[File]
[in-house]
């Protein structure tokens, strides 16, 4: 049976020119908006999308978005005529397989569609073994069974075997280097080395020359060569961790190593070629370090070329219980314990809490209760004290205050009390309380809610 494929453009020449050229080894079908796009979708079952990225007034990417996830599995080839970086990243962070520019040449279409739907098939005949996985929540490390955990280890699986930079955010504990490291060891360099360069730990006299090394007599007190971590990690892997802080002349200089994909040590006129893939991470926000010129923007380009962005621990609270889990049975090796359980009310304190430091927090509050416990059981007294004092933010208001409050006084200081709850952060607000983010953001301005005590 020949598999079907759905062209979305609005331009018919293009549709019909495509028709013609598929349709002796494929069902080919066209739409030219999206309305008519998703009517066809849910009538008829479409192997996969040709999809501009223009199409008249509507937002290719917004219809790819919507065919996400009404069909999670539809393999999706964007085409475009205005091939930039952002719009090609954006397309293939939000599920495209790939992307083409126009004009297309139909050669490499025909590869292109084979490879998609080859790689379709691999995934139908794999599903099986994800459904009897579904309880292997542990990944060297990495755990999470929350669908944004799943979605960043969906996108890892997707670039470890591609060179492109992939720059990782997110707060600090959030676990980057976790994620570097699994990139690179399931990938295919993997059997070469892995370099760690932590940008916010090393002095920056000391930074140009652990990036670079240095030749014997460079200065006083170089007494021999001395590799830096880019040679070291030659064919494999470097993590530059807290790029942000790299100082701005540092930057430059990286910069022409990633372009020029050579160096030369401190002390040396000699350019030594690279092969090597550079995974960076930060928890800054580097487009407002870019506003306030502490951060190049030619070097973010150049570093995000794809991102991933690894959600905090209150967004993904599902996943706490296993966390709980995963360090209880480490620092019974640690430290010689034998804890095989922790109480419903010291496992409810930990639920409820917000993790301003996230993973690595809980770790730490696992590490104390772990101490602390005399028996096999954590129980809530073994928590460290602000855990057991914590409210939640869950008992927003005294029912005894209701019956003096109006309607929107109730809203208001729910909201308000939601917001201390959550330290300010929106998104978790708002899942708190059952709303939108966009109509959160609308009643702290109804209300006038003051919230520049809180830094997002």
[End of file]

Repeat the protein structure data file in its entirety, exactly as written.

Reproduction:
[in-house]
């Protein structure tokens, strides 16, 4: 049976020119908006999308978005005529397989569609073994069974075997280097080395020359060569961790190593070629370090070329219980314990809490209760004290205050009390309380809610 494929453009020449050229080894079908796009979708079952990225007034990417996830599995080839970086990243962070520019040449279409739907098939005949996985929540490390955990280890699986930079955010504990490291060891360099360069730990006299090394007599007190971590990690892997802080002349200089994909040590006129893939991470926000010129923007380009962005621990609270889990049975090796359980009310304190430091927090509050416990059981007294004092933010208001409050006084200081709850952060607000983010953001301005005590 020949598999079907759905062209979305609005331009018919293009549709019909495509028709013609598929349709002796494929069902080919066209739409030219999206309305008519998703009517066809849910009538008829479409192997996969040709999809501009223009199409008249509507937002290719917004219809790819919507065919996400009404069909999670539809393999999706964007085409475009205005091939930039952002719009090609954006397309293939939000599920495209790939992307083409126009004009297309139909050669490499025909590869292109084979490879998609080859790689379709691999995934139908794999599903099986994800459904009897579904309880292997542990990944060297990495755990999470929350669908944004799943979605960043969906996108890892997707670039470890591609060179492109992939720059990782997110707060600090959030676990980057976790994620570097699994990139690179399931990938295919993997059997070469892995370099760690932590940008916010090393002095920056000391930074140009652990990036670079240095030749014997460079200065006083170089007494021999001395590799830096880019040679070291030659064919494999470097993590530059807290790029942000790299100082701005540092930057430059990286910069022409990633372009020029050579160096030369401190002390040396000699350019030594690279092969090597550079995974960076930060928890800054580097487009407002870019506003306030502490951060190049030619070097973010150049570093995000794809991102991933690894959600905090209150967004993904599902996943706490296993966390709980995963360090209880480490620092019974640690430290010689034998804890095989922790109480419903010291496992409810930990639920409820917000993790301003996230993973690595809980770790730490696992590490104390772990101490602390005399028996096999954590129980809530073994928590460290602000855990057991914590409210939640869950008992927003005294029912005894209701019956003096109006309607929107109730809203208001729910909201308000939601917001201390959550330290300010929106998104978790708002899942708190059952709303939108966009109509959160609308009643702290109804209300006038003051919230520049809180830094997002």